Vectis Hamstery and Exotics

Exhibitor and Breeder of Chinese Hamsters and Syrian Hamsters

Making a Bin Cage

A bin cage is a plastic storage box that has been converted into a hamster cage. It can be adapted to your individual needs in terms of layout and colour and is especially useful if there are not many suitable cages available near you in shops. A bin cage may not be ideal for hamsters that chew a lot as they have been known to chew their way to freedom through the walls, like with any plastic cage!

I use a soldering iron to 'cut' the holes in the plastic storage box so will focus on this method. Other approaches can be used, but all should be done with care by an adult.


  • Plastic storage box to be turned into the cage
  • Mesh (10-12mm for Syrians, 6mm for dwarves or babies or Syrian bar chewers)
  • Something to fix the mesh to the box, e.g. cable ties (for dwarves) or nuts, washers and bolts (better for Syrians)
  • A strong pair of scissors or pliers for cutting the mesh
  • Something to cut the hole in the box, e.g. soldering iron, hack saw, Dremel drill (if you borrow a soldering iron, ensure the owner knows what you're using it for - apparently molten plastic residue can make it unsuitable for proper soldering in future!)

Box Choice

The first step is to find a plastic storage box. As well as finding one that has the floor space required by your hamster, check the inside of the box for indentations or plastic ridges that could be a starting point for chewing. Two brands of boxes I have used and liked are Really Useful Boxes and Wham boxes, both of which have nice smooth insides. It’s also worth checking the boxes are deep enough to fit the toys or wheels you want to use and will fit in the planned space. 

Placing and Cutting the Ventilation Holes

Next you need to decide where to put the ventilation panels in your cage.

Placing them on the roof will give a nice deep area for filling with substrate, will allow you to hang toys and will make it harder for the hamster to access the mesh. It will, however, mean you are unable to stack the bin cages.

I choose to put the ventilation panels on the side of the box. I put two panels in so I can hang toys between them and to provide better ventilation than just meshing the small side that faces out of the shelves.

Remember to leave a good amount of plastic remaining at the bottom so the substrate doesn’t get kicked all over the floor! If you prefer, you can mark where you wish to cut using a felt tip pen.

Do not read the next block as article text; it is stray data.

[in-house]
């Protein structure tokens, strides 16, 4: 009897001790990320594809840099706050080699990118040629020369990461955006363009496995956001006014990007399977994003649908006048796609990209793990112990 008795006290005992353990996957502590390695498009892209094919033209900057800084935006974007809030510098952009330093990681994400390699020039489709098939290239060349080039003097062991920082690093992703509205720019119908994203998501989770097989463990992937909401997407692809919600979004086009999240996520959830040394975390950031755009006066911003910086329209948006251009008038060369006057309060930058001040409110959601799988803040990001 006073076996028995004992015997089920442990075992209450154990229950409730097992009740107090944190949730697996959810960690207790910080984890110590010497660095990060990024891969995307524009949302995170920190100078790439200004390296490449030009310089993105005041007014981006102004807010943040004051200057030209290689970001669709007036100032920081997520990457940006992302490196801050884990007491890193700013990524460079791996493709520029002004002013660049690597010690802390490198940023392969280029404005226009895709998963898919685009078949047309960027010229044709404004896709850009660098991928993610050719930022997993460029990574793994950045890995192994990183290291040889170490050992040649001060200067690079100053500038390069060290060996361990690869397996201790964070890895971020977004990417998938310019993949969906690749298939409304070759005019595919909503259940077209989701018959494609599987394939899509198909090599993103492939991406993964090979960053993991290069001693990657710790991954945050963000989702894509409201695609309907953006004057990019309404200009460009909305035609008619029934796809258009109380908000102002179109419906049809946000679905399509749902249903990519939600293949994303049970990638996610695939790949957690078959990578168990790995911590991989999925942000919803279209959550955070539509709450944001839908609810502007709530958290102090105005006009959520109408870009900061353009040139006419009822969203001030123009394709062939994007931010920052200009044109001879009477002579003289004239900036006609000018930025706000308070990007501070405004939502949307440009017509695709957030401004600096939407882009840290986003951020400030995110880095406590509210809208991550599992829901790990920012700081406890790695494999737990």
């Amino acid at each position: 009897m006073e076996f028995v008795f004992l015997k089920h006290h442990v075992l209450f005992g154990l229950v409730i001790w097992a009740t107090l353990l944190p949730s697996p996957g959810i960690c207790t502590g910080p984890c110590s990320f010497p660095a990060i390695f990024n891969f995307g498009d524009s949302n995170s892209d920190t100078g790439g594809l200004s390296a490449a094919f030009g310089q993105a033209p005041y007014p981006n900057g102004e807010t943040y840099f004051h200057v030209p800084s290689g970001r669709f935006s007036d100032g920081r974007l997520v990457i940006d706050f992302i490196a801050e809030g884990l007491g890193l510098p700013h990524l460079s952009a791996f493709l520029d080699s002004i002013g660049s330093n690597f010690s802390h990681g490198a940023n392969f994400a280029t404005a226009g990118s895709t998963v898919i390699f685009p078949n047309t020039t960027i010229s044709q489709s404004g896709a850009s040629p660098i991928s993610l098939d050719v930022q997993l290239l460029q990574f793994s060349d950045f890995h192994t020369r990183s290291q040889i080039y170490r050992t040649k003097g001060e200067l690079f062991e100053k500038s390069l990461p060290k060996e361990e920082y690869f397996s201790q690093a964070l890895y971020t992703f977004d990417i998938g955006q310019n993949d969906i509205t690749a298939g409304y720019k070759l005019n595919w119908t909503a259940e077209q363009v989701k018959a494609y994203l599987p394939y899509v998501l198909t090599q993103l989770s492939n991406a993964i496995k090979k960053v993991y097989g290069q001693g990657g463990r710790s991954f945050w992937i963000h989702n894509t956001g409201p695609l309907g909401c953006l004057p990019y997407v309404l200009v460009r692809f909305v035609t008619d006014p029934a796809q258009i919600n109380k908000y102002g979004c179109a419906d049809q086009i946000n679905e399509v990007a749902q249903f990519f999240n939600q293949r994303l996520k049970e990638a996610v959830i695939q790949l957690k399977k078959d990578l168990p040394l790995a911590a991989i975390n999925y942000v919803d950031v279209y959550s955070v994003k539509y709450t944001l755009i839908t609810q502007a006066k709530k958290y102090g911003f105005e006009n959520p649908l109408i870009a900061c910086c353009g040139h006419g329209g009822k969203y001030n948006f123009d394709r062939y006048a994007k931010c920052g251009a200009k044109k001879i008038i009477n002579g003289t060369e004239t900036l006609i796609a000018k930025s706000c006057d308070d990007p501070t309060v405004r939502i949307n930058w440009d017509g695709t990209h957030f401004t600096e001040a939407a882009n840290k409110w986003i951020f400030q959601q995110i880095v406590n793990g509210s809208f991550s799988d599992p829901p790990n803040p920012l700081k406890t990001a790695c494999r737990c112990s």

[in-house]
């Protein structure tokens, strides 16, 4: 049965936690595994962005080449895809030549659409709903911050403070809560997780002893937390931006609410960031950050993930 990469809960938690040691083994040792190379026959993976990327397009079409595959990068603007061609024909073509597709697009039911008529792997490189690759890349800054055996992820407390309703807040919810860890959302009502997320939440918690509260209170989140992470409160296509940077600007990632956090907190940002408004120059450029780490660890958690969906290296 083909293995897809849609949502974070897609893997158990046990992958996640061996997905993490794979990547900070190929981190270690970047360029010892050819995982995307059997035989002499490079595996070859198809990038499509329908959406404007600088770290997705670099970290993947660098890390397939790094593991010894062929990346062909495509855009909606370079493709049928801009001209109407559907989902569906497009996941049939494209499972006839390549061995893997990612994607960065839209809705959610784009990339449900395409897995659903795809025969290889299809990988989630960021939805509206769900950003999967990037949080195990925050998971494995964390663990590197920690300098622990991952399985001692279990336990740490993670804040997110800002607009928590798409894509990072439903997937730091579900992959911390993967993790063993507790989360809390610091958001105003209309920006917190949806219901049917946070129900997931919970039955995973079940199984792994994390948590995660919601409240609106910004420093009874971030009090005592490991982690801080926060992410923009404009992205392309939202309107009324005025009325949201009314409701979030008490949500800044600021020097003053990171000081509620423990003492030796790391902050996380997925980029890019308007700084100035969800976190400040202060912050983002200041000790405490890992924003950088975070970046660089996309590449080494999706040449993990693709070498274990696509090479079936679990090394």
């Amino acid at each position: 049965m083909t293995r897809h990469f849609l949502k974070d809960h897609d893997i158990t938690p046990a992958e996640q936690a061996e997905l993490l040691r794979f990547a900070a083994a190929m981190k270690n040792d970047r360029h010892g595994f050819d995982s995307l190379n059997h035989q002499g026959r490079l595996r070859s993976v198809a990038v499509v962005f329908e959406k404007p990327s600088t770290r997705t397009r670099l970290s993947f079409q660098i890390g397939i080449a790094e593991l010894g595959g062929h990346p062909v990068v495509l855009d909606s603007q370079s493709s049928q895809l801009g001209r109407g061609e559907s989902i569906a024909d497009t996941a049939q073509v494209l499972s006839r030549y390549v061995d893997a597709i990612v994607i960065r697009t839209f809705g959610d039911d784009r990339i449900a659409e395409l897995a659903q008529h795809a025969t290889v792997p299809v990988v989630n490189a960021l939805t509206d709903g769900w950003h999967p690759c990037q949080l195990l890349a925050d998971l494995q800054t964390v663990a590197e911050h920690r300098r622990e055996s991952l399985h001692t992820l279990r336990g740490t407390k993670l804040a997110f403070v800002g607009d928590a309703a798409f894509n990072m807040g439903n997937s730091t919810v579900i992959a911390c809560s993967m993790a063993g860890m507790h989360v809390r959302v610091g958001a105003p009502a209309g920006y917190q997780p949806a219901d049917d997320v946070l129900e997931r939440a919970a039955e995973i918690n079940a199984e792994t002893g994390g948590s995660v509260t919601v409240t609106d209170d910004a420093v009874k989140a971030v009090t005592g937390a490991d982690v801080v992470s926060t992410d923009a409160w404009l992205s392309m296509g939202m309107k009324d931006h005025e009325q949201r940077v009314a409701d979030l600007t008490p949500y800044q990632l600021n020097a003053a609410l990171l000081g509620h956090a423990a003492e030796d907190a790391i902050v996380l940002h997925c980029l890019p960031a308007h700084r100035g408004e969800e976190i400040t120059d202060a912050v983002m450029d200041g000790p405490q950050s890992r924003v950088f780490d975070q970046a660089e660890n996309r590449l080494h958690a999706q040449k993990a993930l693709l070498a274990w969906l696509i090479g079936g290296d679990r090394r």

When cutting the holes in the plastic, ensure you are in a well ventilated room away from any animals. This is something that must be done by an adult as the soldering iron becomes very very hot.

I would recommend working with the soldering iron facing away from you, and going slowly and carefully as burns from soldering irons are very painful. If you do burn yourself when using a soldering iron, get the affected area under cold water for at least 10 minutes and consult the NHS website for further advice.

While I am cutting the ventilation holes, I also make smaller holes around the edge the width of the soldering iron tip with which to attach the mesh .

Meshing the Cage

After cutting the holes, I cut the mesh panels. I use mesh with 6mm squares as it is harder for hamsters to chew and small hamsters to escape through, but 13mm can be used for Syrians.

I hold the large mesh panel up to the hole I have made in the box and mark out where to cut - making sure it is a centimetre or two larger than the hole so you can later attach it.

Strong scissors can cut through the 6mm mesh (take care of pointy ends and make sure to sweep up any loose bits of metal promptly), though you can also use pliers.

If the mesh panel has any sharp bits, trim those flush so they don’t pose a hazard to the future cage inhabitant. I place the mesh panel on the inside of the cage to protect the edges of the hole from hamster teeth.

First I attach cable ties at the four corners - this can be tricky with just one person.

I tie the cable ties so the ‘knot’ is on the outside of the cage and away from small teeth.

I then put cable ties in the rest of the holes I made until the mesh is firmly attached close to the plastic.

When all the ties are in place, I trim the excess ‘tails’ of the cable ties using my scissors or pliers so it looks neater.

Setting Up

After cleaning any dust or plastic bits from the inside of the bin, pat yourself on the back for a bin cage (or four) well made. Now for the fun bit, setting the cage up for it’s small furry resident. 

I attach water bottles using strong sticky-back velcro, though they could be attached through the mesh using wire depending on the size of the holes. 

Mesh panels in the walls also offer different opportunities for cage enrighment, such as an elevated sand bath ideal for Chinese hamsters.